What are the three sweetest words in the English language?
"I love you"?
"Marry me, please"?
I say they're...
"YUM CHA DAILY" !
The Golden Horse has just opened on possibly Footscray's best corner site, and is ready to feed you these sweet nothings seven days a week.
There aren't many small yum cha restaurants like this around. Usually when a yum cha place is small, it means no trolleys, or a very small range of food. That's not the case here. Golden Horse have a great range of dim sum, and it's not dumbed down - I spied chicken feet, pork ribs, tendon and silken tofu with prawn.
The small space does mean it's tricky to get a table of exactly the size you require, which means you might have to share a table. I felt pretty sorry for the couple who had to share an eight-seater with me and my three grotty kids, but luckily the first trolley hit within seconds of sitting, so I could plug them with food straight away.
Shu mai, or "the ones with the dot on top" as they're known in our family. They're made from prawn and pork with a wonton wrapper enclosing the bottom and sides. These were really chunky and quite awesome. Love how you get four to a basket rather than the usual three!
An equally generous serve of har gao or prawn dumplings. Great.
Ridiculously amazing pastry - short, flaky, feathery and totally melt-in-the-mouth. It was curled around a jammy BBQ pork filling. Pounce the minute you see these come out of the kitchen.
These prawn noodle rolls are one of my favourite things - big noodle sheets (like lasagne sheets) flopped around prawns. Pro tip - attack these with an empty bowl, ie, not one full of soy sauce. The sauce with these is really light and sweet and deserves to be enjoyed on its own.
Crisp prawn rolls, I believe wrapped in rice paper, served with a little dish of mayo. Also try the very similar golden brown-coloured variety, where the prawn is wrapped in fried bean curd skin (those ones come with a violently coloured yet delicious sweet-and-sour sauce).
Forgo the standard jasmine and order some chrysanthemum tea. It has a fresh taste, a little like chamomile but much more gentle.
Ham sui gok, aka "football dumplings". These have a glutinous rice flour batter around a filling - normally pork mince and a bit of mushroom.
These ones had a pretty filling with chopped pork and a little (what I think is) Chinese chive. With the perfect crisp exterior and warm, slightly gummy interior, they were great. Try these with chilli sauce.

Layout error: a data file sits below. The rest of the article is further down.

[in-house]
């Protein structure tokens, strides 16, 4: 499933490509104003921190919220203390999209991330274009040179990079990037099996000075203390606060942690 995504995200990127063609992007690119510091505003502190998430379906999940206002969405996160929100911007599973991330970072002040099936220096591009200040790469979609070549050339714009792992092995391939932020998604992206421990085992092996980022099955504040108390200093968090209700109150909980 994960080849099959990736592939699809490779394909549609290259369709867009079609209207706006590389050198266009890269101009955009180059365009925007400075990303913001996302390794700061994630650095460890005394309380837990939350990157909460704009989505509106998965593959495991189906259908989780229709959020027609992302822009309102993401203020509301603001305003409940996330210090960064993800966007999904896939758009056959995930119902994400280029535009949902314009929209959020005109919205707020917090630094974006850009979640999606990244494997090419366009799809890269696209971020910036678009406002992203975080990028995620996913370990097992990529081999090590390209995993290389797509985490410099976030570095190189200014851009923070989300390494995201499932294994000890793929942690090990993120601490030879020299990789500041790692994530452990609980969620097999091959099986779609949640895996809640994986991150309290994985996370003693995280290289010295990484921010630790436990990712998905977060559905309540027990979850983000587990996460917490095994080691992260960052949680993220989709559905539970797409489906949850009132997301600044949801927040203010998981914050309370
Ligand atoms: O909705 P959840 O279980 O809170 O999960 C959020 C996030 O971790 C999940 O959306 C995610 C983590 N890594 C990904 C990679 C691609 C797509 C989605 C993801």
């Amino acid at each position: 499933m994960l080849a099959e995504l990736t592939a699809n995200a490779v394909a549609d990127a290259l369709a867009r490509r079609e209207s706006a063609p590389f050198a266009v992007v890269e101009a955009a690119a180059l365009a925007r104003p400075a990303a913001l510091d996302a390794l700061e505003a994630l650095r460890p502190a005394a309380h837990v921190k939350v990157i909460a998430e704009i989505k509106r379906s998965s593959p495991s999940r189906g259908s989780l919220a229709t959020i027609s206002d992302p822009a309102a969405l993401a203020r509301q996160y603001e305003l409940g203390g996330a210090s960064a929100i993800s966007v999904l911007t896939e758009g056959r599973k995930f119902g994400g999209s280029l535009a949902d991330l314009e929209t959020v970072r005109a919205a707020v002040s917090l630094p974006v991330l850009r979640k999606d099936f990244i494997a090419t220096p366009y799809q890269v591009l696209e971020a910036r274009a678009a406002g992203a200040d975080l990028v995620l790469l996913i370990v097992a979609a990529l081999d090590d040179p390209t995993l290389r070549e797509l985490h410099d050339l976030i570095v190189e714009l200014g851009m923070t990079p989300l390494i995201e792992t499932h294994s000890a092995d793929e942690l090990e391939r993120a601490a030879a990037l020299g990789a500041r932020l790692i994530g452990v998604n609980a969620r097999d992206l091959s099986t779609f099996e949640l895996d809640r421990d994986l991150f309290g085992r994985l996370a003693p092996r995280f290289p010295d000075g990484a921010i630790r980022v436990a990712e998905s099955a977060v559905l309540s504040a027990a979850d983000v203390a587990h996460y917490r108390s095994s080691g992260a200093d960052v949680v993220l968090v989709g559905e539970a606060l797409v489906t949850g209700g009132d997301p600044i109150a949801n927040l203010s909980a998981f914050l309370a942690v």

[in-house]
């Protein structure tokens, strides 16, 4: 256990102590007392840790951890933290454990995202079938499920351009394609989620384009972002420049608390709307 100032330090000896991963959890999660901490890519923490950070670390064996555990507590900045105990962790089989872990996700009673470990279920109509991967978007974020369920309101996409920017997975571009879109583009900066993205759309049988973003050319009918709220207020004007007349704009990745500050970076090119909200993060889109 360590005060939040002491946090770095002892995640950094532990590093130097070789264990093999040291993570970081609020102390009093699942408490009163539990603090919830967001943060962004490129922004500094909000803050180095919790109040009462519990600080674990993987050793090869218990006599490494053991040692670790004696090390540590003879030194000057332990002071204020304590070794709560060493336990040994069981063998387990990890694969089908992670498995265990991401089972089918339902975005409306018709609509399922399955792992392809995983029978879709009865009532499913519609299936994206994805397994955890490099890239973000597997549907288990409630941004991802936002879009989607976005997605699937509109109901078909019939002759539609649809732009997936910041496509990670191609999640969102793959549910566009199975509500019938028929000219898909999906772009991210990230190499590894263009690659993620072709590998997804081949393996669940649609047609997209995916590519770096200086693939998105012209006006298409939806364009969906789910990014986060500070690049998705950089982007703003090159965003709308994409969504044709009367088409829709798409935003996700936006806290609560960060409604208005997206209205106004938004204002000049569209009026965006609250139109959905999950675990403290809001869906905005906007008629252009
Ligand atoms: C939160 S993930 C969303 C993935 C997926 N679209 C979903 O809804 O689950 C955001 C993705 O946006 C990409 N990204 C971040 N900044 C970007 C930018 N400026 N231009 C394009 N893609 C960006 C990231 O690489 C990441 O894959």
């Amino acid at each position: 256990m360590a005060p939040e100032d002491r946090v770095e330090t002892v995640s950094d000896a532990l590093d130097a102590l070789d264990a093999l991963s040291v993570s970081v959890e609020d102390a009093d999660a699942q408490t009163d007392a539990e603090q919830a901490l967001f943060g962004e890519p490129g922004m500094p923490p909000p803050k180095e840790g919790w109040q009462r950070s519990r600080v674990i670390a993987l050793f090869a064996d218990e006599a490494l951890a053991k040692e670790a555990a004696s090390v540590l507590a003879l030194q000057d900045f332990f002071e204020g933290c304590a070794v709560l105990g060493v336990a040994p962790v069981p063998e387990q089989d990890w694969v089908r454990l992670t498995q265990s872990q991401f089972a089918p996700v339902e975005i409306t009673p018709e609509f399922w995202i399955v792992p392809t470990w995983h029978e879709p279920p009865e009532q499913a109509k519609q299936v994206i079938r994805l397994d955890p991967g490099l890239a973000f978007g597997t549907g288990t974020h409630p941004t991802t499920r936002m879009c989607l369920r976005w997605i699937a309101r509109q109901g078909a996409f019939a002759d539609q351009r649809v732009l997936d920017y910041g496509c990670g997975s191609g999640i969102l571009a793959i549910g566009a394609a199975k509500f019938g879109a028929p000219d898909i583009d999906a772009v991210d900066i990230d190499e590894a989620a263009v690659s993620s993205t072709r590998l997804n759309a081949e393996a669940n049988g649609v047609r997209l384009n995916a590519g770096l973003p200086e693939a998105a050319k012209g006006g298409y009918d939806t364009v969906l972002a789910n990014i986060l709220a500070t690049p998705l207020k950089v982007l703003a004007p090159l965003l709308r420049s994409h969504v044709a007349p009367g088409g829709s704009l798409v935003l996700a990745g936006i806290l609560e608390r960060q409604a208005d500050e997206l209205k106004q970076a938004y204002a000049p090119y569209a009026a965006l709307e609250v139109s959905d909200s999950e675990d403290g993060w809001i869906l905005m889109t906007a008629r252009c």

Wasn't a fan of these panfried dumps - they were not hot enough. Honestly, I'm never a huge fan of this type of dumpling (jiao zi) at yum cha. If you want fried dumplings, go order a whole plate for ten or so bucks at 1+1 across the road.
This squid obviously never skipped leg day. Even though these calamari tentacles were really big, they weren't tough, and the light coating was great.
Just enough room for char siu bao - fluffy steamed buns with a warm dob of BBQ pork in the middle.
Something to keep the kids quiet while I go to pay the bill (which, for all of the above for a very greedy adult and three kids, came to $61.80)...
...and after paying, I got chatting to Barry Diep, whose family restaurant this is. All the yum cha is made in house. There are some serious dumpling smarts going on here - one of the chefs is the ex-head chef of a Gold Leaf restaurant, and was coaxed out of retirement to saddle up the Golden Horse. (Barry's uncle is one of the owners of the Gold Leaf chain, which includes Sunshine's Gold Leaf - a big favourite of mine.)
Barry's dad is also a chef at the Golden Horse. He did his formal training in Hong Kong in the 1970s with an apparently very highly regarded chef of the time, and one of his fellow students was the current head chef of Laksa King. He has been cooking since he was eight, including up and down the length of Vietnam. As such, Barry reports that he was exposed to French techniques and ingredients. His signature dish is snow crab with foie gras. CAN YOU SAY HELL YES?!
Dad's other specialty is his XO sauce. Barry kindly gave me this little pot to take home and try, while the kids all got a mango pudding each. The sauce is a knockout and the puds were all fantastic - they had tiny little real mango bits in them.
I really like the Golden Horse. Eating yum cha in a big dim sum barn can feel like you're on a conveyer belt, but this is a really friendly little place. This site is an iconic one for the suburb, and it feels so right to have a big, busy yum cha restaurant full of people right here in the guts of the 'scray. I love that everything's made here, and afterwards the insatiable salt/MSG-induced thirst that normally attacks me after a yum cha session was nowhere to be found. Can't wait to come back in the evening and try the a la carte stuff.
You could say Footscray is now a one-horse town, and I think it's all the better for it.
Cnr Hopkins and Leeds Streets, Footscray
In case you missed Friday's post - Footscray Food Blog's next round of independent tours is now on sale! Get the dates and details here...